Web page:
Like so many other engineers, I started programming in high school. After school, I would spend hours hacking away in Basic and Assembly, working on various projects. At that time, everyone already knew about computers, but computer programming was esoteric and mysterious. Programming was like Lego—countless pieces did nothing individually, but together, they could create an infinite number of cool things.
I earned my degree in computer science at Cal Poly in San Luis Obispo, where the motto was—still is, in fact—“Learn By Doing”. When we studied compilers, we wrote a compiler. When we studied ray tracing, we wrote ray tracers. And so on.
Paid to Program
College was fun, but the working world was even better. I coded all day and was paid for it! For years I happily programmed, taking on increasingly senior roles in interesting domains like neural nets, signal processing, 3D graphics, and typography.
Over time, opportunities arose to apply my problem-solving skills to various non-programming challenges: getting the best work out of teams, finishing projects on time, ensuring that the right work was done… The tougher the problem, the more satisfying it was to solve it. But I began to realize that I felt the most satisfaction when I solved tough challenges as a part of successful teams.
I worked with strong teams—not unusual in Silicon Valley. The teams always came up with good solutions, but not every one was successful. If our projects were canceled or our finished products were not well received, the joy of coming up with a good technical solution was subdued. When my teams produced something our customers loved, the team was successful, and it felt great.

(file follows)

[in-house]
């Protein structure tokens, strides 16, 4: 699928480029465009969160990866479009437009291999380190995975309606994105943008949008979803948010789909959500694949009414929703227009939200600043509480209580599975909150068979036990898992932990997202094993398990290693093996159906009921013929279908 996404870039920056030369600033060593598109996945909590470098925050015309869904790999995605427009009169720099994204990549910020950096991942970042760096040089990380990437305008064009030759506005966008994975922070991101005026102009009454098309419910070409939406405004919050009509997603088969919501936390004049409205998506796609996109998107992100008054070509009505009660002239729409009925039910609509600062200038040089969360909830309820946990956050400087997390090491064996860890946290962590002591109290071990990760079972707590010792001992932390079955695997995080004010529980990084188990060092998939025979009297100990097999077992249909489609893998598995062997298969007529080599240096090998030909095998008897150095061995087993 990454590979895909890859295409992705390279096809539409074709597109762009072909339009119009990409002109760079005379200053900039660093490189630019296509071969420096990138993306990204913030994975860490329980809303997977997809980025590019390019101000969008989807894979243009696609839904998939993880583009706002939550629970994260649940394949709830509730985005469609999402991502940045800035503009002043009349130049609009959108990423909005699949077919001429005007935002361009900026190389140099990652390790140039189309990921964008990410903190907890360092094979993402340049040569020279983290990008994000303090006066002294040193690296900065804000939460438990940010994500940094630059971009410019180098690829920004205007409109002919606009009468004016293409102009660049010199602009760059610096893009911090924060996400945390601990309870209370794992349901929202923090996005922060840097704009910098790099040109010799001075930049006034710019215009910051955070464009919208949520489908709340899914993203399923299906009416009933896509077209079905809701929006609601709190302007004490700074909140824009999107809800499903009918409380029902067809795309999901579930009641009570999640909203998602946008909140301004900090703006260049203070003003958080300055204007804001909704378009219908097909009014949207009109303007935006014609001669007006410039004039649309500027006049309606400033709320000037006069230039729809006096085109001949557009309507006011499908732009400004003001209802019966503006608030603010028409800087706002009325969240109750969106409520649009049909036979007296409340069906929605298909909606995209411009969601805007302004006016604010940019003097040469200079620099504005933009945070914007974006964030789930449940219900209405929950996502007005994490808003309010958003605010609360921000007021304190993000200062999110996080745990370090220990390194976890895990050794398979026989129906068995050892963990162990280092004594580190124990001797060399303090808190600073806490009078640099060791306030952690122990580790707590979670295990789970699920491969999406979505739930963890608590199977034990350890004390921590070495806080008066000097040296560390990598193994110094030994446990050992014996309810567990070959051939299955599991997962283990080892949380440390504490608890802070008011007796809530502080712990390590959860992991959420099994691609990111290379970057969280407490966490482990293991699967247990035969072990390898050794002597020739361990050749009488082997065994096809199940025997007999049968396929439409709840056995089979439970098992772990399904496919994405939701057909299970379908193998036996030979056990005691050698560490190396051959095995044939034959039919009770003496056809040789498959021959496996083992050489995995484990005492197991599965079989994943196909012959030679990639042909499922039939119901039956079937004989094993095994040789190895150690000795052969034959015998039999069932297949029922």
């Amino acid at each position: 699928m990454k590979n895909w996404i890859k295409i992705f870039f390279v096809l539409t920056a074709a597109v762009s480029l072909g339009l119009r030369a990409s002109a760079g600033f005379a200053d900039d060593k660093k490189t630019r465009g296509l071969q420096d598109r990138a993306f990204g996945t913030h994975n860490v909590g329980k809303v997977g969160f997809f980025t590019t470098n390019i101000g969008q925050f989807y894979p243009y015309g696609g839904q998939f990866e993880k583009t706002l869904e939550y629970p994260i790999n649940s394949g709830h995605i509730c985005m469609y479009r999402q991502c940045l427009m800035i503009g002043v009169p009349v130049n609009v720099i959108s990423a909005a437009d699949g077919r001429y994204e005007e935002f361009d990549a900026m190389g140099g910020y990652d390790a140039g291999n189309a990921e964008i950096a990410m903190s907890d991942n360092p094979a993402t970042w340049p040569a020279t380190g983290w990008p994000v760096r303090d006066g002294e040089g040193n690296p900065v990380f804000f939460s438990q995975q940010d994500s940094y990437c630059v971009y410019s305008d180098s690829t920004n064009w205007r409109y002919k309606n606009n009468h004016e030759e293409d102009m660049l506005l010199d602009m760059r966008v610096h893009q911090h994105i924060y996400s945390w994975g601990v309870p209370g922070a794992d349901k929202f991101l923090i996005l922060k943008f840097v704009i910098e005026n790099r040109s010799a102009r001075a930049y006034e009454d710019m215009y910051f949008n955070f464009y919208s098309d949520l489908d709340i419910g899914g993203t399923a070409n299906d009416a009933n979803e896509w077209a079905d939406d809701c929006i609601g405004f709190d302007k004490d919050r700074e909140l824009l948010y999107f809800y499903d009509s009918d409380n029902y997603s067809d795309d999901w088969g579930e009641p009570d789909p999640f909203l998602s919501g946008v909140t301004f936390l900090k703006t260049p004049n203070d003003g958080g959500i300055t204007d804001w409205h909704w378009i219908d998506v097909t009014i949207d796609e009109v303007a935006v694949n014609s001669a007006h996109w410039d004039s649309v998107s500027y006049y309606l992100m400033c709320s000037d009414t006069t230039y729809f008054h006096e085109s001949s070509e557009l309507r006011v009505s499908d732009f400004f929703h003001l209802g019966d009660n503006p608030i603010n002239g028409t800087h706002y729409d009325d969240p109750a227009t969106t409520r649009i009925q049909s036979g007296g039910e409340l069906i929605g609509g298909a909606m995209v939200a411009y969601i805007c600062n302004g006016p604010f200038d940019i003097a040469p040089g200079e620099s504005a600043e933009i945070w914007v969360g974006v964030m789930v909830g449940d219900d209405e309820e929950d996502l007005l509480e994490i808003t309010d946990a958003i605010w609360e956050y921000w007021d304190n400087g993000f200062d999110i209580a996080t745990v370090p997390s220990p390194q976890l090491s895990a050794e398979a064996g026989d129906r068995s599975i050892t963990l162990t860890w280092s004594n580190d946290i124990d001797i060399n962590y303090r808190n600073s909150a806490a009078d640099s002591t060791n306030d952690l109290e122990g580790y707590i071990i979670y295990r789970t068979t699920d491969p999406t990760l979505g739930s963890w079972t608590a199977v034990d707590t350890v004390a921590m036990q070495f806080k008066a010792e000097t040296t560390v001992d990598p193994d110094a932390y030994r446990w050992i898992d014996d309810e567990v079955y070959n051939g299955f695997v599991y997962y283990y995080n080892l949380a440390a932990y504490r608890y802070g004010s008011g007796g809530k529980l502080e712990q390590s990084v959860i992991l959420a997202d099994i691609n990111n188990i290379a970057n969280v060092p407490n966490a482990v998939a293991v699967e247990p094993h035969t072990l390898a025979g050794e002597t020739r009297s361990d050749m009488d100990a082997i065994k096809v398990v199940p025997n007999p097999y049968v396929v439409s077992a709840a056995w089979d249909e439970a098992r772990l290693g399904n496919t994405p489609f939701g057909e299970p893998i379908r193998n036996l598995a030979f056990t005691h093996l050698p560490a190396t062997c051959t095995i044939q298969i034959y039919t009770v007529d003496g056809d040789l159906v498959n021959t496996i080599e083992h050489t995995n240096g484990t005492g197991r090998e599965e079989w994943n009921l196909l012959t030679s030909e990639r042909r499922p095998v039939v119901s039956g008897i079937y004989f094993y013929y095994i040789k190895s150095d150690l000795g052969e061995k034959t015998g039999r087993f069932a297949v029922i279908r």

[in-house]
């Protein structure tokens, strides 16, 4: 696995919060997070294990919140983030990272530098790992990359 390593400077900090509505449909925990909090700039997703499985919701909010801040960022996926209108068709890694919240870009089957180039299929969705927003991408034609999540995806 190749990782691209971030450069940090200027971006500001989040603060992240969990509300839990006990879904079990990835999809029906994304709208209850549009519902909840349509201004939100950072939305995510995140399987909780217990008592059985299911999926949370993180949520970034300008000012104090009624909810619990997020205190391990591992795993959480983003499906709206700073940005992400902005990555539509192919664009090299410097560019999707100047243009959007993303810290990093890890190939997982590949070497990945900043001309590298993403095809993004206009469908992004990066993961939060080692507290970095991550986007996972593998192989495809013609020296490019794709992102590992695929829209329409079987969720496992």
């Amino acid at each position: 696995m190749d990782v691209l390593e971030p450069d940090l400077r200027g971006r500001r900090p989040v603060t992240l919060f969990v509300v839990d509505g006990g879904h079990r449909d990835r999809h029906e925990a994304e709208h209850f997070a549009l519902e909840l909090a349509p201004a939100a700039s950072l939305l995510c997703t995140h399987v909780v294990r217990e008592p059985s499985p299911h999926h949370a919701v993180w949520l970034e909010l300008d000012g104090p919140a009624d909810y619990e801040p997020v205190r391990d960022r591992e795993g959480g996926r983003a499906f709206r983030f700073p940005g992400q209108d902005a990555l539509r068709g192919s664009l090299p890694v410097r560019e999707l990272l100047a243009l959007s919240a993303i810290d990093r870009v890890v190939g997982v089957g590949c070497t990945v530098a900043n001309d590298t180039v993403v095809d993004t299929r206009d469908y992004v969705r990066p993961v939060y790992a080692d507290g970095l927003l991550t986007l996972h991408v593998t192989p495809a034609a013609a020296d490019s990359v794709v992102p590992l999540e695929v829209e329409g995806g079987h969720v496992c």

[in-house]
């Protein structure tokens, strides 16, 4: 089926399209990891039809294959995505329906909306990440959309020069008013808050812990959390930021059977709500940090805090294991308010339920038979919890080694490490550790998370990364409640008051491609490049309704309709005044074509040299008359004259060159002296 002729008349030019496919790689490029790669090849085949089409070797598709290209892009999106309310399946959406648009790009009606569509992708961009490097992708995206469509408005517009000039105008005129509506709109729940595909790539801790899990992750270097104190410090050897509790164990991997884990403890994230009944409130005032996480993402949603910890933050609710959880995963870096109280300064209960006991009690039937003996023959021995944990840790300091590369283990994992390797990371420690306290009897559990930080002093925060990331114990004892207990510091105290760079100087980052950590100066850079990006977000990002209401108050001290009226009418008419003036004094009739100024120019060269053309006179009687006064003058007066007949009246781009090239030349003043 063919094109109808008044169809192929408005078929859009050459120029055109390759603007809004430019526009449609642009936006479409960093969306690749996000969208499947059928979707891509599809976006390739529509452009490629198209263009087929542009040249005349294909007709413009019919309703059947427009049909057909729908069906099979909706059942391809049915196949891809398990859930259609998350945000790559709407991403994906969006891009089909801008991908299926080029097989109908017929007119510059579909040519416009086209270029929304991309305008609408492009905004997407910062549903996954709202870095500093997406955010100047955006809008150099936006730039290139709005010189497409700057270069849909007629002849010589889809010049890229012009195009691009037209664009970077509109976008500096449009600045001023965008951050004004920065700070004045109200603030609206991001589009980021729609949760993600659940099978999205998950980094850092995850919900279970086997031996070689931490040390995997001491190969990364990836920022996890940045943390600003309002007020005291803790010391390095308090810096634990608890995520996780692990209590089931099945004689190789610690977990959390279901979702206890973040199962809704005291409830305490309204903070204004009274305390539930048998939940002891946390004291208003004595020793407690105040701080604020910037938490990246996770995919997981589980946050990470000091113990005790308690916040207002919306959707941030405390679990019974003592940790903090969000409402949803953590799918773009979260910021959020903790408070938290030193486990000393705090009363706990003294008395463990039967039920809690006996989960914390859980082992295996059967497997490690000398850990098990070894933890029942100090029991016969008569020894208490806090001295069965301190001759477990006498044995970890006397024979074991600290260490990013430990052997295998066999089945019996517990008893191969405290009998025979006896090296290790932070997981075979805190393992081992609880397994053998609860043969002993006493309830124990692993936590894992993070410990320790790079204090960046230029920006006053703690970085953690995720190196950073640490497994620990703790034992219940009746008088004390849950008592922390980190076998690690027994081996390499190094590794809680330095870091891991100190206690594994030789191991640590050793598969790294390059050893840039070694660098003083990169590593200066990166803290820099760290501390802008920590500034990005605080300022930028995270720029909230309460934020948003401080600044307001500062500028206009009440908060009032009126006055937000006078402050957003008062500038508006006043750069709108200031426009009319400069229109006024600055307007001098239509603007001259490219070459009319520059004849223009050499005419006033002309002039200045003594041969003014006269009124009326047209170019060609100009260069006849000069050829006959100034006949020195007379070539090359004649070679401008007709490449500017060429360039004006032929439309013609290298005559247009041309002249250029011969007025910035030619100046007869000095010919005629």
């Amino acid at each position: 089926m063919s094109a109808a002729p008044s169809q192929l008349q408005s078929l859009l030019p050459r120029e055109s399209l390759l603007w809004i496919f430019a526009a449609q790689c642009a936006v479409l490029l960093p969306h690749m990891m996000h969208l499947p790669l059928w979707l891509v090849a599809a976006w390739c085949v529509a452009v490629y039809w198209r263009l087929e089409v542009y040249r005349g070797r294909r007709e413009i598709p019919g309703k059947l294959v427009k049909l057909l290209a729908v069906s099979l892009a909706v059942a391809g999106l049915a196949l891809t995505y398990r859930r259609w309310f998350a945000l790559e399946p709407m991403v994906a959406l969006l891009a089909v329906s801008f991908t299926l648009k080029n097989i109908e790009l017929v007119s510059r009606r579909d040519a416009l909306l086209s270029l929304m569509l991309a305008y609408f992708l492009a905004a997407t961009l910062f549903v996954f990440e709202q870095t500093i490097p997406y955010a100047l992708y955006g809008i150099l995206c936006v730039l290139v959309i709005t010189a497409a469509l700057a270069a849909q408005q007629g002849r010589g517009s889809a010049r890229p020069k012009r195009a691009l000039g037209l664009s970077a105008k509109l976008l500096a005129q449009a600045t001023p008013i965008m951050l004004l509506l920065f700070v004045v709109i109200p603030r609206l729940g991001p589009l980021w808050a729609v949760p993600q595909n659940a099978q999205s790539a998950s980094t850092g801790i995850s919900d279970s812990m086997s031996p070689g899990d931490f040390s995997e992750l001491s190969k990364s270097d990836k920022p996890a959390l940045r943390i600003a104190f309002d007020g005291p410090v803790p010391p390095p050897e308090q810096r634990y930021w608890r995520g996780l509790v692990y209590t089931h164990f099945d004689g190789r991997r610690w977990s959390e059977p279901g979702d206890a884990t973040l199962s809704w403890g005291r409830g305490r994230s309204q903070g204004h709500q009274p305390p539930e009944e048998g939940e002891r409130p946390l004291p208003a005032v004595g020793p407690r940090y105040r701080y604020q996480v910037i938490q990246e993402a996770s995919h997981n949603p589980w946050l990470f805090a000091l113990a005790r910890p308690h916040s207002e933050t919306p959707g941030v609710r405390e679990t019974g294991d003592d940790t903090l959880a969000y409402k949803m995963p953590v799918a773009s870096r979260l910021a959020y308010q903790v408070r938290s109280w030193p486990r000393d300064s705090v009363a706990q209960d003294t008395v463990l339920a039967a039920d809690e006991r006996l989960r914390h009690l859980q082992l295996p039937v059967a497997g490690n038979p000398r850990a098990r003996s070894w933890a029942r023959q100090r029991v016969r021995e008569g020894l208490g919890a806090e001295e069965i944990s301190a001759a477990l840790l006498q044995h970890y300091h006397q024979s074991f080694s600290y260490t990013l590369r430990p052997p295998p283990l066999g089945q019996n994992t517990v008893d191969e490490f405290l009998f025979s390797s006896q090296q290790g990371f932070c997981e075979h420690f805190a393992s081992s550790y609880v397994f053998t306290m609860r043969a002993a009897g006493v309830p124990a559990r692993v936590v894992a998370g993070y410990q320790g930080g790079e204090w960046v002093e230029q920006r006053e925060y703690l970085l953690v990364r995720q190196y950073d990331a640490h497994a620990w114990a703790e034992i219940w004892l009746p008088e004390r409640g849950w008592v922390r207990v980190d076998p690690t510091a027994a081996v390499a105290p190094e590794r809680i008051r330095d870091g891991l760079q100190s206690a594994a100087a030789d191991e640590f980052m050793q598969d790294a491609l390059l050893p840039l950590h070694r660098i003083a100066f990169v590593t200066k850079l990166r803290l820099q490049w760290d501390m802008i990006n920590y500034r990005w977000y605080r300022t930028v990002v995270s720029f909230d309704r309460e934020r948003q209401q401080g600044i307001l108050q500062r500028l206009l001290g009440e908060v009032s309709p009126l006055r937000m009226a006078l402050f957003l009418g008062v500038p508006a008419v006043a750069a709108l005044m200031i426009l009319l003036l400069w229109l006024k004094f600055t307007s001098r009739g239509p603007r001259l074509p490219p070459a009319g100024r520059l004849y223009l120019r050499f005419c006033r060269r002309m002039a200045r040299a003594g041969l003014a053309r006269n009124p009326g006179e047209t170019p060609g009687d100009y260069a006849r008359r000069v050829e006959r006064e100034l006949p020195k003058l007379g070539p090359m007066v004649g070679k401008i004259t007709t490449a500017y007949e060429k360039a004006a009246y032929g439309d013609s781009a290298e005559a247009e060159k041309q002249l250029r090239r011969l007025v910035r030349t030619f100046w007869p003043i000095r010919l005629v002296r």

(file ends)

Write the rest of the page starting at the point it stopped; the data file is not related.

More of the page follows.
After years at various startups and big companies, I stumbled into my first management role. The previous manager had left, and I was the senior-most member of the team, so I stepped up to ensure nothing fell through the cracks. I was energized by the success of the team, and by my role as their manager! I had a more comprehensive view of the situation, more involvement in the decision-making process, an opportunity to influence overall policies, and buy-in from both management and engineers. I was regularly addressing big challenges and, more fundamentally, making my teams successful.
Since then, I have joined other companies in individual programmer roles. But I have always gravitated back to management positions where I could seek the opinions and guidance of others, improve my skills, and gain a deeper understanding of management and leadership. I discovered that I have a knack for management and enjoy addressing its challenges. As much as I enjoy coding, I add more value on the management side of the house.
As my experience and the size of my reporting organizations grew, I regularly found myself working with new managers or engineers who were making the transition to management. They needed both formal and informal coaching sessions, during which we could work through issues and develop strategies. Increasingly, I spent time mentoring and sharing what I had learned. I began writing internal blogs for my management team and engineers to explain problems, decisions, and strategies. Eventually, I realized that the same content could be useful to an external audience.
So, I decided to write this blog. I aspire to be something like Joel On Software was back in the day, or Rands In Repose is currently. Both authors host personal sites based upon their experience as engineering leaders, and both do it well. I will strive to reach their level of proficiency, if not their production, since I plan on keeping my day job.
I believe the important topic of leadership and management in software engineering is underserved. New engineering leaders often have great technical skills but less insight into leadership and management techniques. In some small measure, I hope to correct this deficiency. And so, I start this blog.